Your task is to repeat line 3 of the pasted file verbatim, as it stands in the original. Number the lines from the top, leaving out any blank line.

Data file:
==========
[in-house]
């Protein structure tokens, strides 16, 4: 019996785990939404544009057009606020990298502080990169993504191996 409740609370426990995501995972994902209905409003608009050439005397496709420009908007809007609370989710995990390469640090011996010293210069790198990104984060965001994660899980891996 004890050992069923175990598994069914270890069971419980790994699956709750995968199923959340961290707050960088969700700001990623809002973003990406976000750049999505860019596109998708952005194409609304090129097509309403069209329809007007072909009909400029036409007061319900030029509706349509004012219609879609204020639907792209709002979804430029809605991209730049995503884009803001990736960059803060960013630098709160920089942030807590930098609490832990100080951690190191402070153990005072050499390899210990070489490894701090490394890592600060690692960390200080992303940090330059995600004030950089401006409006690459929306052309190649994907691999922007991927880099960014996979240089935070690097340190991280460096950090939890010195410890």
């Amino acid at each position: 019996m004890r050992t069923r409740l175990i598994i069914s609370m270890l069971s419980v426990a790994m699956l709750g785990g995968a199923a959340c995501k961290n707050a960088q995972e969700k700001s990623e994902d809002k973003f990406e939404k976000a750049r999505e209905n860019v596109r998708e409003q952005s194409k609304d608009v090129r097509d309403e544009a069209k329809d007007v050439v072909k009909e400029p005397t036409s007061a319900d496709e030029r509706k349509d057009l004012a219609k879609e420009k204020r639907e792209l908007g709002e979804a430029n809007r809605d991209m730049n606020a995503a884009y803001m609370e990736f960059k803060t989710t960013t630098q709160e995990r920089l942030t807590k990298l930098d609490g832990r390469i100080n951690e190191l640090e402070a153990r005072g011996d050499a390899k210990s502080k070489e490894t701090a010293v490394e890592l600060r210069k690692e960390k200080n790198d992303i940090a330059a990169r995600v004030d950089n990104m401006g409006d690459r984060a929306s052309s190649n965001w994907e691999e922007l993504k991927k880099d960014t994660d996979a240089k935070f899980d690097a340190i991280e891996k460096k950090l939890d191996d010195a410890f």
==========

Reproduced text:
């Amino acid at each position: 019996m004890r050992t069923r409740l175990i598994i069914s609370m270890l069971s419980v426990a790994m699956l709750g785990g995968a199923a959340c995501k961290n707050a960088q995972e969700k700001s990623e994902d809002k973003f990406e939404k976000a750049r999505e209905n860019v596109r998708e409003q952005s194409k609304d608009v090129r097509d309403e544009a069209k329809d007007v050439v072909k009909e400029p005397t036409s007061a319900d496709e030029r509706k349509d057009l004012a219609k879609e420009k204020r639907e792209l908007g709002e979804a430029n809007r809605d991209m730049n606020a995503a884009y803001m609370e990736f960059k803060t989710t960013t630098q709160e995990r920089l942030t807590k990298l930098d609490g832990r390469i100080n951690e190191l640090e402070a153990r005072g011996d050499a390899k210990s502080k070489e490894t701090a010293v490394e890592l600060r210069k690692e960390k200080n790198d992303i940090a330059a990169r995600v004030d950089n990104m401006g409006d690459r984060a929306s052309s190649n965001w994907e691999e922007l993504k991927k880099d960014t994660d996979a240089k935070f899980d690097a340190i991280e891996k460096k950090l939890d191996d010195a410890f």